A pair of construction cranes prepare on Tuesday to hoist the second of eight 177-foot, 200,000-pound concrete girders that will support a new bridge being constructed on U.S. Highway 101 over Indian Creek southwest of Port Angeles. (Keith Thorpe/Peninsula Daily News)

A pair of construction cranes prepare on Tuesday to hoist the second of eight 177-foot, 200,000-pound concrete girders that will support a new bridge being constructed on U.S. Highway 101 over Indian Creek southwest of Port Angeles. (Keith Thorpe/Peninsula Daily News)

Girders arrive for Indian Creek fish passage project

Traffic on new bridge expected early next year

PORT ANGLES — Installation of girders at the Indian Creek Bridge will interrupt traffic for the next couple of days for travelers along U.S. Highway 101.

The installation, part of a project to improve fish passage on the Elwha River tributary, began at 6:30 a.m. Tuesday and will continue until 5:30 p.m. Thursday, with traffic being stalled on the bypass bridge for 20-minute intervals at least eight times a day according to state Department of Transportation (DOT) officials.

Four of the eight 177-foot, 200,000-pound girders were being installed on Tuesday with the remaining four to be placed on Thursday.

“The project is rolling along nicely so far. It’s been on schedule the whole way,” said Mark Krulish, DOT spokesperson.

“So far we haven’t heard any complaints about traffic impacts,” Krulish said.

The original bridge has been removed. A temporary bridge bypasses the area. Traffic lights direct traffic around the construction site.

The $16.4 million project began in the spring with the removal of an outdated fish barrier and culvert.

“Most of the work is scheduled to be done in the late fall and we could have traffic on the new bridge as early as January. There’s still some work that needs to be done that will depend on the weather,” Krulish said.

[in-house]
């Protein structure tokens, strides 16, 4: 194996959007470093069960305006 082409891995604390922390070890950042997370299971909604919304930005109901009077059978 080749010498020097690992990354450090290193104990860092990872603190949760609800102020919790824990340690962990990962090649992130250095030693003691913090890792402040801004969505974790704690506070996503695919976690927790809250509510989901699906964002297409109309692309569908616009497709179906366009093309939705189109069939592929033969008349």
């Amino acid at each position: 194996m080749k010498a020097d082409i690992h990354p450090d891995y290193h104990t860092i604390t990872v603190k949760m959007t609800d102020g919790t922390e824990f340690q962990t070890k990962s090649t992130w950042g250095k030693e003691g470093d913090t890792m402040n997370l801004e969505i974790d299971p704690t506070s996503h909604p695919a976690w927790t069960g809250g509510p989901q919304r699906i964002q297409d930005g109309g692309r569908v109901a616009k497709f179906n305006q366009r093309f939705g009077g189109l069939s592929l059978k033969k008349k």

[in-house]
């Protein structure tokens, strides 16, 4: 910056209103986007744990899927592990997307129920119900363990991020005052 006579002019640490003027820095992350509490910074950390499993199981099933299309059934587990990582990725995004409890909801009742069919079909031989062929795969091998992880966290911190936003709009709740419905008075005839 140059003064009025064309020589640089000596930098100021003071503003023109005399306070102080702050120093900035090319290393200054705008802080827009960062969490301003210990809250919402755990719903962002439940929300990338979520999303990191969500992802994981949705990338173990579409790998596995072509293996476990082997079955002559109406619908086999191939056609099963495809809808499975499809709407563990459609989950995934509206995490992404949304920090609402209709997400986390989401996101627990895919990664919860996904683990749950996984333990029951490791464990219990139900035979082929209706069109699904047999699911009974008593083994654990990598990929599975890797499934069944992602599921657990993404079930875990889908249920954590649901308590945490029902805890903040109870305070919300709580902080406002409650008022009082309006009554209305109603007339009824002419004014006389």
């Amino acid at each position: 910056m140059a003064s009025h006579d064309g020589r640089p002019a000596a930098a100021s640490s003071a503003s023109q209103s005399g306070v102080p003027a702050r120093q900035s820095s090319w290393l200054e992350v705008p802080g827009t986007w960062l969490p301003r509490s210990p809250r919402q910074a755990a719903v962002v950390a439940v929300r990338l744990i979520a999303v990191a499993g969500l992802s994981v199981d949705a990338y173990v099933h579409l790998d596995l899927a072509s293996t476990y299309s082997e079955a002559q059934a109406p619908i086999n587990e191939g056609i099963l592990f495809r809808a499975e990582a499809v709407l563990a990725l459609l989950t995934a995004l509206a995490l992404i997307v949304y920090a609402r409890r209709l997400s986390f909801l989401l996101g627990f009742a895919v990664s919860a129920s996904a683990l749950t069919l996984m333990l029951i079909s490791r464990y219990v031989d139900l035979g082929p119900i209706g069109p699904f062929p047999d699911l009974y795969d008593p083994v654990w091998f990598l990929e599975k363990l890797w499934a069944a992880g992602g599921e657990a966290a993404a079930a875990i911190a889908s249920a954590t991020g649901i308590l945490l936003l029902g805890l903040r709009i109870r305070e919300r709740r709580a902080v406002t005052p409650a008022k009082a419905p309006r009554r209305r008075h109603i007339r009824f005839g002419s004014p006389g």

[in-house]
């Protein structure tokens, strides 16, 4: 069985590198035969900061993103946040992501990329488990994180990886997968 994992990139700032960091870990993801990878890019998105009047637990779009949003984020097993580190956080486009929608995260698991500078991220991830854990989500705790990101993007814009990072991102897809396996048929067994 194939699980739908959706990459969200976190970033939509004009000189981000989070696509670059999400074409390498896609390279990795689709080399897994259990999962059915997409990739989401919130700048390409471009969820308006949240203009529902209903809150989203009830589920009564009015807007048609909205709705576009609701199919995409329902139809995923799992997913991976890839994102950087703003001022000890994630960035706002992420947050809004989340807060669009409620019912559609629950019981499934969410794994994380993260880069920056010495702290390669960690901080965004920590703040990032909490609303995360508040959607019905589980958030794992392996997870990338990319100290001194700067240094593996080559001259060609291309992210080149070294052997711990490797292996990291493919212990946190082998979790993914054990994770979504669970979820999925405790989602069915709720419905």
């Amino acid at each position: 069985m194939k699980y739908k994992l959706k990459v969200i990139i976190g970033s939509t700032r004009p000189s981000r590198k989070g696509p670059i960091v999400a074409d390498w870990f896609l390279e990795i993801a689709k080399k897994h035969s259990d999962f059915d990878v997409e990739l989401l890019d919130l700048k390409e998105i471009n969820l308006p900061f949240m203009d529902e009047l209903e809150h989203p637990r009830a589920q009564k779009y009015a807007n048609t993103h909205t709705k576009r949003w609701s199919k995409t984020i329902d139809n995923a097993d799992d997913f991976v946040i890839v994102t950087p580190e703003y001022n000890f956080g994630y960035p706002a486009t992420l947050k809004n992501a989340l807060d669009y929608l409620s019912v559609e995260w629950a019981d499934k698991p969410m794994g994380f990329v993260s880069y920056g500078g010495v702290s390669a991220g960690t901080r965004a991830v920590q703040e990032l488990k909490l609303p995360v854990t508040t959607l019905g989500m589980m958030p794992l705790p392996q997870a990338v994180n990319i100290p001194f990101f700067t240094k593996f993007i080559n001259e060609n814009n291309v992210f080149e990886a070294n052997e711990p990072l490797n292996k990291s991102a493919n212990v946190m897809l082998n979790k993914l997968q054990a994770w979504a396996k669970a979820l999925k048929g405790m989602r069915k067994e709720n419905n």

The project is set to be fully completed next spring with a 180-foot concrete girder bridge installed.

Over the summer, DOT prioritized work on the culvert as there was a small window of time, the “fish window,” in which to get the work done before fish returned to the river.

“You can only work in the fish window each year for a couple of months and that is usually in the summer,” Krulish said.

“So, prior to a lot of the bridge work, we were doing the fish window work with the Department of Fish and Wildlife,” he added.

The project is expected to restore more than 11 miles in potential habitat gain for migratory species.

DOT is under a 2013 federal court injunction to remove state-owned culverts that impede salmon migration in much of Western Washington by 2030.

The Indian Creek project builds upon DOT’s plan to replace the 1926 Elwha River Bridge on Highway 101.

The $36 million replacement of the nearly 100-year-old Elwha River Bridge will begin sometime next year.

Removal of dams on the Elwha River led to erosion around the bridge foundations. Engineers estimate that the riverbed around the bridge’s piers has lowered 14 feet.

The safety of the bridge is routinely assessed, DOT says.

Updates are expected later this week on the Indian Creek project webpage at https://wsdot.wa.gov/construction-planning/search-projects/us-101-indian-creek-remove-fish-barrier and the Elwha River Bridge webpage at bridgereplacementproject.

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Reporter Ken Park can be reached at [email protected].

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